Of course, unless tipping is required, one need only have the wherewithal to sashay out the door, head held high, knowing that she has tipped for what she felt the server was due, even if it's a penny left in a water glass and your whole family is following you out the door in shame, your grandchildren lingering behind to pass the waiter a $20. It's our own fault that we get so worked up about tipping:

Part of the reason we get so incensed about running an endless gauntlet of tip jars, Dublanica believes, is that most people like to think of themselves as generous — and when they pass one by, it creates “cognitive dissonance,” sending the message that “maybe we’re not as nice as we think we are.”

The alternative is worse, though, for example, adopting a European system in which service is built in. That would make us so much madder than we already are! What incentives would there be for lazy service people to come over and clear our places and give us our bills? And we have places to go and things to see and we're going to dock your tip for this terrible service except, oh, damn, there's no tipping here in the first place.

Read this not just about tipping, however. It's a statement about where we are in America, about our dueling values systems, about the Republicans versus the Democrats, about the so-called entitled 47% versus the remaining 53% who are equally but differently entitled. Replace "tipping" with "income tax" in the piece and it reads as political analysis, even:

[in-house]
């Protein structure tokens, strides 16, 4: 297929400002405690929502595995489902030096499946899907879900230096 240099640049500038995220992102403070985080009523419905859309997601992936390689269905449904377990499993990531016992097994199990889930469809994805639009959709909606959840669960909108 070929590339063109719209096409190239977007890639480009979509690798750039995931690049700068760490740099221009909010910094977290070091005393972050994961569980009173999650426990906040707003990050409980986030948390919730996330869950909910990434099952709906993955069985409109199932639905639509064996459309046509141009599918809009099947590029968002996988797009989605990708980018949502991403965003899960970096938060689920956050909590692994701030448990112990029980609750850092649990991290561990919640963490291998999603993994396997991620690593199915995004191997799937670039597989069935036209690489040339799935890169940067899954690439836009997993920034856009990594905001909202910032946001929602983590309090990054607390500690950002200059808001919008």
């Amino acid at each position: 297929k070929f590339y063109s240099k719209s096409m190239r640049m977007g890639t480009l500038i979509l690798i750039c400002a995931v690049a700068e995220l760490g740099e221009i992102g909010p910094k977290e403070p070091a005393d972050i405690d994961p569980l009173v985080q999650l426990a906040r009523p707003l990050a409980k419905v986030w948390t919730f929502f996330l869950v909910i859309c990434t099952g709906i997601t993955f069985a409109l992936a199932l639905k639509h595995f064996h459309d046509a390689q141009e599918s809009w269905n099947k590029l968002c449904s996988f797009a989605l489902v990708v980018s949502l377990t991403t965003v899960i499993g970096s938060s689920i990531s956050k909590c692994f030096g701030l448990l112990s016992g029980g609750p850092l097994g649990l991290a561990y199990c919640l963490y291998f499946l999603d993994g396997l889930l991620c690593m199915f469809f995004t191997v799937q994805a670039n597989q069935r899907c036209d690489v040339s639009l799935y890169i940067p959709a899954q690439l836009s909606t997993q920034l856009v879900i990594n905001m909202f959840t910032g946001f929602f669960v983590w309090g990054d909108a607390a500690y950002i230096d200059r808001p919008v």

So the slow shift toward ever higher tips taxation will continue, begging the question: Where will it end? Ten percent was the norm back in Eisenhower’s day, and it’s taken 50 years to reach the point where 25 percent isn’t unthinkable. How much longer before we’re seeing a suggested gratuity tax of 40 or even 50 percent?

Or do that with Romney's description of the 47 percent of Americans "who are dependent upon government, customers, who believe that they are victims, who believe the government customer has a responsibility to care for them, who believe that they are entitled to health care, to food, to housing, to you-name-it tips, more and more tips!"

Still, as American citizens, we can all make our own individual decisions about tipping, which is not quite the same story with our income tax.

This article is from the archive of our partner The Wire.